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Ad scrollers, a format that appears as a window revealing creative as the user scrolls, can have a positive effect across brand metrics, such as purchase intent and awareness. According to research, 51% of mobile device users who saw ad scrollers viewed a brand more favorably afterward, which is higher than the 46% of respondents who also had the same positive effect after exposure to expandable ads.
The March 2016 study from the Interactive Advertising Bureau (IAB), Celtra, a creative, analytics and optimization platform for display advertising, and PadSquad, a mobile advertising services provider, conducted by Millward Brown Digital, polled 507 US mobile device users who were randomly shown one of two ads on their mobile device prior to taking the survey—either a 320x50 expandable banner or an ad scroller.
Generally, mobile device users responded well to ad scrollers. For example, nearly two-thirds (63%) of respondents who saw this format had higher purchase intent after viewing them. To compare, 55% of respondents who saw expandable banners had higher purchase intent after viewing that format.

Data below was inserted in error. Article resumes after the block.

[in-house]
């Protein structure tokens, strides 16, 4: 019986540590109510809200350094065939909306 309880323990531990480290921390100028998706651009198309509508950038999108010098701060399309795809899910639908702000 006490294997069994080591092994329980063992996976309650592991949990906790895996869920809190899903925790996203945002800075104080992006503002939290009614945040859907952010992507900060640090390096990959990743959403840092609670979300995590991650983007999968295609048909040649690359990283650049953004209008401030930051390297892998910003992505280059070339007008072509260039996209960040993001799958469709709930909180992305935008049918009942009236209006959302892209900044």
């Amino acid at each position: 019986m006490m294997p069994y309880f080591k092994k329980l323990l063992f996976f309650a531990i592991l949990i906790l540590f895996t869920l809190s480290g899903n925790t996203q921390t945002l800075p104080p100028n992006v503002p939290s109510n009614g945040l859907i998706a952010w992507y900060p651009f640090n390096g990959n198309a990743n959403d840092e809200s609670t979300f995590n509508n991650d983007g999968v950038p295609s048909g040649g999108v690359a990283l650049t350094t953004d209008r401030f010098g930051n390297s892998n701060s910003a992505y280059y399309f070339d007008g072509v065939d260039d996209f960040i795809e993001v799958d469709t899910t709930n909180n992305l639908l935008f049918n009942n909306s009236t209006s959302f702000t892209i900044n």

The biggest contrast was in awareness. Ad scrollers had a positive effect on aided category awareness for 56% of mobile device users who saw them. However, less than a third (30%) of respondents who saw expandable banner ads had better awareness after viewing them.
According to the study, respondents viewed ad scrollers as less invasive than the control ad placement.
Overall, mobile ad spending continues to increase at the expense of desktop, taking more and more share of marketers’ digital ad dollars, according to eMarketer. In 2016, mobile ad spending in the US will increase 41.0%, reaching $40.50 billion and accounting for 60.4% of all digital ad spending. By 2019, mobile ad spending will rise to $65.87 billion, or 72.2% of total digital ad spend.
This year will be the tipping point where mobile ad spending surpasses desktop. And while desktop advertising will remain a significant portion of marketers’ budgets—approximately $25 billion in each year throughout eMarketer’s forecast period—mobile will continue growing in the double digits to gain more and more market share while desktop spending remains flat.
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